This browser is supported only in Windows 10 and above.


Why action movies are made for old people.

Why action movies are made for old people. (photo)

Posted by on

Without a doubt, the most exciting action movie of the summer is “The Expendables,” the Stallone-Schwarzenegger-Willis-Lundgren-and-so-on return to real stunts and explosions. As Geoffrey Macnab notes in the Independent, “One of the ironies about the return of the action-man movie is that the same stars are still being press-ganged into service.” They’re ’80s stars, now much older: Stallone broke his neck on set at the age of 63.

For Macnab, that’s a liability: “For the revival of the action hero movie to last, some new recruits are badly needed… It’s time for a fresh generation of Austrian bodybuilders and Belgian kick boxers to step forward or for actors like Sam Worthington and Jason Statham to pick up Arnie and Jean-Claude’s mantles. Otherwise, audiences’ interest may soon begin to wander.”

But the casting of the elderly and grizzled as action stars is, in many way, an inspired decision. It’s also, in one sense, a return to tradition. Macnab correctly identifies the ’80s action movie as a descendant of a simplistic black-hate-vs.-white-hat mentality of the classic Western. And the best Westerns were nearly always the province of older guys. Forget John Wayne — when James Stewart was a sheriff in 1939’s “Destry Rides Again” at all of 31 years of age, the only way to do it was to make him an eccentric, seemingly unthreatening guy. But in his 40s, he was a credible Western star for Anthony Mann, older and wearier. And at that same point in his life, Charles Bronson began transitioning from Western TV shows and movies towards the straight-up action film; his is the crossover lineage.

04292010_machete.jpgAction movies became the province of increasingly younger guys, but it took a while. Steven Seagal, Chuck Norris, Bruce Willis and Schwarzenegger were all in their 30s or early 40s when their action careers took off (Van Damme was a relatively young 28 when he had his first starring role in “Bloodsport”). But as action movies started replacing actual fighting skills with CGI and they could hire actors that were either cheaper or had more range, the old guys went direct to video and Nicolas Cage somehow became a Bruckheimer star. Then, in the last two years, “Taken” (starring a 56-year-old Liam Neeson) and “Gran Torino” (with septuagenarian Clint Eastwood) reinvigorated the old man “get off my lawn” genre. And audiences loved it.

This summer promises not only “The Expendables” but “Machete,” starring the 65-year-old Danny Trejo. It all makes sense — it’s where the genre began, and when the very idea of full-contact action filmmaking is anachronistic, these actors are there to remind us of that. Plus it’s just more fun that way, a real assertion of self over mortality.

[Photos: “The Expendables,” Lionsgate, 2010; “Grindhouse,” The Weinstein Company, 2007]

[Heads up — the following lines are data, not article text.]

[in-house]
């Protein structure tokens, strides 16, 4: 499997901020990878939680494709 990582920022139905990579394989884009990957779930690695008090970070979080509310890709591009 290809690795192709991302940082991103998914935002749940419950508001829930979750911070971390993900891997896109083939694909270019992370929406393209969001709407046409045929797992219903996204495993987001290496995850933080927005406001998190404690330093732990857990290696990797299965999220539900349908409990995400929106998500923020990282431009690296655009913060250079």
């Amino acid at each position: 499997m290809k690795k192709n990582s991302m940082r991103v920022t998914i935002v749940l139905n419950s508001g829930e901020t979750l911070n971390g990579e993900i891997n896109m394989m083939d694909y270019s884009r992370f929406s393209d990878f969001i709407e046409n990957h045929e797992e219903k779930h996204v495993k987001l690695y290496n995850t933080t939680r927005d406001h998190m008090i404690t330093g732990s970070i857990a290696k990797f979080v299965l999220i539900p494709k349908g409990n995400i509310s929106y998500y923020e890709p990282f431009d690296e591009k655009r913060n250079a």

Watch More

The Best Of The Last

Portlandia Goes Out With A Bang

Posted by on

The end is near. In mere days Portlandia wraps up its final season, and oh what a season it’s been. Lucky for you, you can watch the entire season right now right here and on the IFC app, including this free episode courtesy of Subaru.

But now, let’s take a moment to look back at some of the new classics Fred and Carrie have so thoughtfully bestowed upon us. (We’ll be looking back through tear-blurred eyes, but you do you.)

Couples Dinner

It’s not that being single sucks, it’s that you suck if you’re single.

Cancel it!

A sketch for anyone who has cancelled more appointments than they’ve kept. Which is everyone.

Forgotten America

This one’s a “Serial” killer…everything both right and wrong about true crime podcasts.

Wedding Planners

The only bad wedding is a boring wedding.

Disaster Hut

It’s only the end of the world if your doomsday kit doesn’t include rosé.

Catch up on Portlandia’s final episodes on demand and at

Watch More

Your Portlandia Personality Test

The New Portlandia Webseries Is Going Your Way

Posted by on

Carrie and Fred understand that although we have so much in common, we’re each so beautifully unique and different. To help us navigate those differences, Portlandia has found an easy and honest way to embrace our special selves in the form of a progressive new traffic system: a specific lane for every kind of driver. It’s all in honor of the show’s 8th and final season, and it’s all presented by Subaru.

Ready to find out who you really are? Match your personality to a lane and hop on the expressway to self-understanding.

Lane 10: Trucks Piled With Junk

Your junk is falling out of your trunk. Shake a tail light, people — this lane is for you.

Lane 33: Twins

You’re like a Gemini, but waaaay more pedestrian. Maybe you and a friend just wear the same outfits a lot. Who cares, it’s just twinning enough to make you feel special.

Lane 27: Broken Windows

Bad luck follows you around and everyone knows it. Your proverbial seat is always damp from proverbial rain. Is this the universe telling you to swallow your pride? Yes.

Lane 69: Filthy Cars

You’re all about convenience. Getting your car washed while you drive is a no-brainer.

Lane 43: Newly Divorced Singles

It’s been a while since you’ve driven alone, and you don’t know the rules of the road anymore. What’s too fast? What’s too slow? Are you sending the right signals? Don’t worry, the breakdown lane is nearby if you need it.

Still can’t find a lane to match your personality? Check out all the videos here. And see the final season of Portlandia this spring on IFC.

Watch More

Last-Minute Holiday Gift Guide

Hits from the '80s are on repeat all Christmas Eve and Day on IFC.

Posted by on
GIFs via Giphy, Photos via The Everett Collection

Watch More